mdfreeman wrote: kaiser wrote: mdfreeman wrote:
mileslibertatis wrote:I refuse to accept your judgment of transfers getting academia. Also, CLS seems to carry more prestige in general, but I think for job purposes it is much more a function of the interviewee.
I agree with Miles. That last person's post diminishing academia prospects for transfers seemed a bit...unsubstantiated. Everything I've read/heard suggests that once you're there, you're there. It's not like your degree says "NYU - Lite."
That said, I don't really have any interest in academia later so I've no stake in this game. CLS does seem to have slightly more "prestige" factor and if I get in there as well that might push me over the edge.
Its incredibly rare for one in academia to not be on law review. As a transfer, I think they hold open 1 or 2 law review spots. If academia does not, as a general matter, require law review participation as a prerequisite, then I take back what I said. I was just tying academia to LR participation, which only 1 or 2 at most will have. I wasn't diminishing NYUs capability to place one into academia in general.
Keep the questions coming guys. I'm happy to share my experiences here so far as a transfer.
Hey! I just got done reading yours and many others posts from last years transfer thread. Couple questions:
1) How did most transfers do at OCI at NYU? I'm particularly worried about the "Small-fish, big pond" problem. I'm not transferring to improve my prospects in the short term as I hear firms generally assess you based on your 1L school/grades. But I'm just cautious about going from a strong candidate at BU to a average candidate at NYU.
2) Is it true that the majority of NYU grads stay/work in NYC after graduation? Part of transferring for me was hoping to open up more of a national market. It's not a deal breaker but just curious.
3) How hard was it to get the classes you wanted for the fall?
4) Aside from International Law and Tax, is NYU known prominently for anything else? Or at the CCN level is it basically just "we do everything amazing!"
5) How likely is it to get the University housing?
6) If you want to be on a journal, how likely is it? I know BU is generally like "everyone that wants a journal gets one" but it sounds different as a transfer.
Sorry for a million questions, just finally thinking this all through today.
1. Most transfers did extremely well at OCI. I keep up with about 15 of the transfers, and every single one of those I know are set with top firm jobs. We have transfers at multiple V5 firms, lots of V10 people, etc. It is all lottery here, so you pick which firms you meet with. So it all comes down to your credentials and interviewing skills. Since transfers come in with such a high level of academic success, it is expected that OCI will go very smoothly.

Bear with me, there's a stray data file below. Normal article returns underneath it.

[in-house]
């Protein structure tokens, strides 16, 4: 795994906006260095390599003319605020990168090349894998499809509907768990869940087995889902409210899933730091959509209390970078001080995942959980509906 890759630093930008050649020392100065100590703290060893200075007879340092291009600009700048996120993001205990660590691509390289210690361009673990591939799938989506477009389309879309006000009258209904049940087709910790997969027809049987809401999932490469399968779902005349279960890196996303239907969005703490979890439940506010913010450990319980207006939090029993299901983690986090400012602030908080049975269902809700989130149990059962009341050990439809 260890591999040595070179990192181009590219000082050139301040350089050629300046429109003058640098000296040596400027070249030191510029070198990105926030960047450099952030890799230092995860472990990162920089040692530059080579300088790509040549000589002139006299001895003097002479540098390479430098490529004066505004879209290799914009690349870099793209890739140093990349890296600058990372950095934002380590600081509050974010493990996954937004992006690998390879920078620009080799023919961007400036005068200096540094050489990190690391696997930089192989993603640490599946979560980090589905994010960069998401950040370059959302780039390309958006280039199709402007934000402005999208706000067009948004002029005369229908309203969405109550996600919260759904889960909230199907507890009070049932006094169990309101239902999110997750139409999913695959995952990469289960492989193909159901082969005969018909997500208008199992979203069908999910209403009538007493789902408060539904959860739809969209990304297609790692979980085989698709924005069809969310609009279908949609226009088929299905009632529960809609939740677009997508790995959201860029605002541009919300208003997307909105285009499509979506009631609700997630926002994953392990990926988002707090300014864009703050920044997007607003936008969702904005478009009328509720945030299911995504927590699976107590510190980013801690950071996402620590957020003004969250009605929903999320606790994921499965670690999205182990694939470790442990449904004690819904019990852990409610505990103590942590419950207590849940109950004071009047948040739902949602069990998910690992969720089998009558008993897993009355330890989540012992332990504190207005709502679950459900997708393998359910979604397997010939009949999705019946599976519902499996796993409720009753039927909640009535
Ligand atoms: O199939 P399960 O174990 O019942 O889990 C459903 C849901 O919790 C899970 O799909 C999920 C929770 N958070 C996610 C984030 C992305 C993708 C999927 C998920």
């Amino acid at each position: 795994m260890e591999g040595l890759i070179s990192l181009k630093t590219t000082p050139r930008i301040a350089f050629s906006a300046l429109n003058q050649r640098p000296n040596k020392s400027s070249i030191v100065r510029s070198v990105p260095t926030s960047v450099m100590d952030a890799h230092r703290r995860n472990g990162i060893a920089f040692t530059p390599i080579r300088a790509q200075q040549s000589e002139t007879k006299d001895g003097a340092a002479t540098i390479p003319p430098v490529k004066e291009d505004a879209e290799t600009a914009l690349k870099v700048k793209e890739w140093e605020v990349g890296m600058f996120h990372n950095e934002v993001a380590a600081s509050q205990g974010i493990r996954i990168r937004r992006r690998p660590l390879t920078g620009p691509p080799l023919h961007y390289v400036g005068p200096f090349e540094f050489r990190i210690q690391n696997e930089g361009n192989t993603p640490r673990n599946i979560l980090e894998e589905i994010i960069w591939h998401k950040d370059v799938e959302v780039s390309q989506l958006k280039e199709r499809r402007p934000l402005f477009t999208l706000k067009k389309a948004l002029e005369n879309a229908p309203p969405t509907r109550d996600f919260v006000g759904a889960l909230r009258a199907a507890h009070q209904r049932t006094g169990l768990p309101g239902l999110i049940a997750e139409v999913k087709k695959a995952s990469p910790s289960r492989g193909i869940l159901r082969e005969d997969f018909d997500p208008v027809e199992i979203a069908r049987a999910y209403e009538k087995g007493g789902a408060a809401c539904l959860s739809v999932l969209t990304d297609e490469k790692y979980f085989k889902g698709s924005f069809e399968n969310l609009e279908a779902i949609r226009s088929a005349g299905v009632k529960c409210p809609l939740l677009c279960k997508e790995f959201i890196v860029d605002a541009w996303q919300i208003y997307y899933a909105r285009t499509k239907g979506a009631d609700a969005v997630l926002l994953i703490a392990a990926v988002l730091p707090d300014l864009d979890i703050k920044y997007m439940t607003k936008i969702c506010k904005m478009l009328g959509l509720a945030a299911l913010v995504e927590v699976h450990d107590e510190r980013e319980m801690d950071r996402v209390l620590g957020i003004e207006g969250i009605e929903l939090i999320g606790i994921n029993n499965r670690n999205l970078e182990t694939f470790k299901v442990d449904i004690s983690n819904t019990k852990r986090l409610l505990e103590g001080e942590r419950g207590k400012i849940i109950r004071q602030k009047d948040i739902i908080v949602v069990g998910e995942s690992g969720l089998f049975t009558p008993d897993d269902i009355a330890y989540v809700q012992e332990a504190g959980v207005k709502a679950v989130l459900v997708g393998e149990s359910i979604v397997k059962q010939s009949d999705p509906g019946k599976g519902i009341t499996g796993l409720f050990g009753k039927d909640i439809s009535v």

It is a myth that you are only looked at as a 1L from you old school. I got offers from firms that never would have taken people from my old school. The effects of the school jump were immediately clear.
2. Most do stay in NYC, but I know a solid number of people going elsewhere. A good number of people will be in CA, some DC kids, some in Chicago, etc. But NYC is the center of placement, and understandably so. The firms that come will often interview us for any office we choose, so if a firm likes you, you will have some flexibility to talk about working in other offices. As the school places more emphasis on placing students nationally, the schools reputation is rising on a national level, so it will certainly increase your job prospects outside of NYC to some extent, depending on where you are hoping to end up.
3. I got most of the classes I wanted. They hold open spots in pretty much every class, so that transfers get a chance to bid, and we get a full bidding cycle independent of the continuing students. There hasn't been a class I really wanted but wasn't able to get, assuming i was willing to bid high number of points for it. The only time I missed out on certain classes is when I ran out of points to bid, and had to make a decision. And remember that 2L is often made up of upper level doctrinal classes like corporations, evidence, tax, etc. Each of these courses is offered multiple times and with more than enough seats.
4. Aside from international law and tax, I'd say NYU is also very strong in labor and employment law. They have some of the top professors in that area, offer some great classes, and run a Center in that area of law which puts on seminars, lectures, etc. But as you said, they are strong in many areas aside from just the few of note. Te breadth and depth of the course offerings makes it so you could go any route with top professors and an engaging curriculum of coursework.
5. I know a bunch of transfers who live in NYU housing. I went with other options for housing, so I can't really speak to the law housing in too much detail, but I know that a solid number of transfers lived there.
6. Every journal holds open spots for transfers, but how many depends on the journal. My guess would be that there is a journal spot for about 1/2 of the transfers. But remember that many transfers will not do the write on, or won't put full effort into it (since it is pretty much right during EIW). So if you really want a journal and put in the effort, you will likely get it.
Hope this info is helpful!